Last Update 9:21
Kuwait police using excessive force on protests: HRW
Kuwaiti police used excessive force against peaceful protesters, Human Rights Watch says
AFP , Thursday 27 Dec 2012
Share/Bookmark
Views: 208
Kuwait
Emir of Kuwait Sheikh Sabah Al Ahmad arrives for the GCC summit, in Sakhir, south of Manama, December 25, 2012 (Photo: Reuters)

Human Rights Watch on Thursday accused Kuwaiti police of using "excessive force" against opposition protesters and called on the Gulf state's rulers to respect the right to peaceful assembly.

The New York-based group said riot police had on several occasions used "what appears to be excessive force to disperse largely peaceful protesters at a series of demonstrations".

"There is no justification for attacking peaceful protesters," said Eric Goldstein, deputy Middle East director at HRW.

"The authorities should show they will not tolerate abuses by investigating all allegations of abuse by security forces and punishing those responsible for violating rights."

During huge demonstrations staged by the opposition since October 15, police frequently used tear gas and stun grenades and beat up protesters, leading to the injury of dozens and the arrest of many more, said HRW.

The Islamist, nationalist and liberal opposition, angry over an amended electoral law, has been staging protests almost every night since the December 1 poll to demand the parliament's dissolution and scrapping the amendment.

The parliament, described as totally pro-government, has however begun normal business after it was inaugurated by Emir Sheikh Sabah al-Ahmad al-Sabah on December 16.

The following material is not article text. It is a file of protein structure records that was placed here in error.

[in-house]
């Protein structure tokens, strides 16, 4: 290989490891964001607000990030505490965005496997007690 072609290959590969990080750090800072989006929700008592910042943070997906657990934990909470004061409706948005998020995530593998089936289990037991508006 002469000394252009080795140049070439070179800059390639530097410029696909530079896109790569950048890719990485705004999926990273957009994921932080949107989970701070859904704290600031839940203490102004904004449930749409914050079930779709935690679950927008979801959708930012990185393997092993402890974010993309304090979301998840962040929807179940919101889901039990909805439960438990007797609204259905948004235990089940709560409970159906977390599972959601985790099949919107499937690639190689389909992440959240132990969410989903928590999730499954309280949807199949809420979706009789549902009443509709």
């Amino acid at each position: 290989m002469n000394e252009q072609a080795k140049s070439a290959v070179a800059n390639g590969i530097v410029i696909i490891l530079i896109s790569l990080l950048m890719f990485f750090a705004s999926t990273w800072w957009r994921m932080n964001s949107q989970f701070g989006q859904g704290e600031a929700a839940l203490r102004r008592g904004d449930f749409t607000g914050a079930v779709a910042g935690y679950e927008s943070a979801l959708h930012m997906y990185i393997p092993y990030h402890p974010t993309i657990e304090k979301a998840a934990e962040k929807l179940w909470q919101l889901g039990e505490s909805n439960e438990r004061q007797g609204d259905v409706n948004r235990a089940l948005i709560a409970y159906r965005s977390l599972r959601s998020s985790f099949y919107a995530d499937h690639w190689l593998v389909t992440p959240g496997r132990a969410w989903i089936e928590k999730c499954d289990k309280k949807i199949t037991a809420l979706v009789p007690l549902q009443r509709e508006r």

"Kuwait's rulers need to fully respect the right to assemble peacefully," Goldstein said. "Declaring a gathering 'unauthorised' does not give police licence to beat protesters."





Short link:

 

Email
 
Name
 
Comment's Title
 
Comment
Ahram Online welcomes readers' comments on all issues covered by the site, along with any criticisms and/or corrections. Readers are asked to limit their feedback to a maximum of 4000 characters (roughly 200 words). All comments/criticisms will, however, be subject to the following code
  • We will not publish comments which contain rude or abusive language, libelous statements, slander and personal attacks against any person/s.
  • We will not publish comments which contain racist remarks or any kind of racial or religious incitement against any group of people, in Egypt or outside it.
  • We welcome criticism of our reports and articles but we will not publish personal attacks, slander or fabrications directed against our reporters and contributing writers.
  • We reserve the right to correct, when at all possible, obvious errors in spelling and grammar. However, due to time and staffing constraints such corrections will not be made across the board or on a regular basis.

© 2010 Ahram Online. Advertising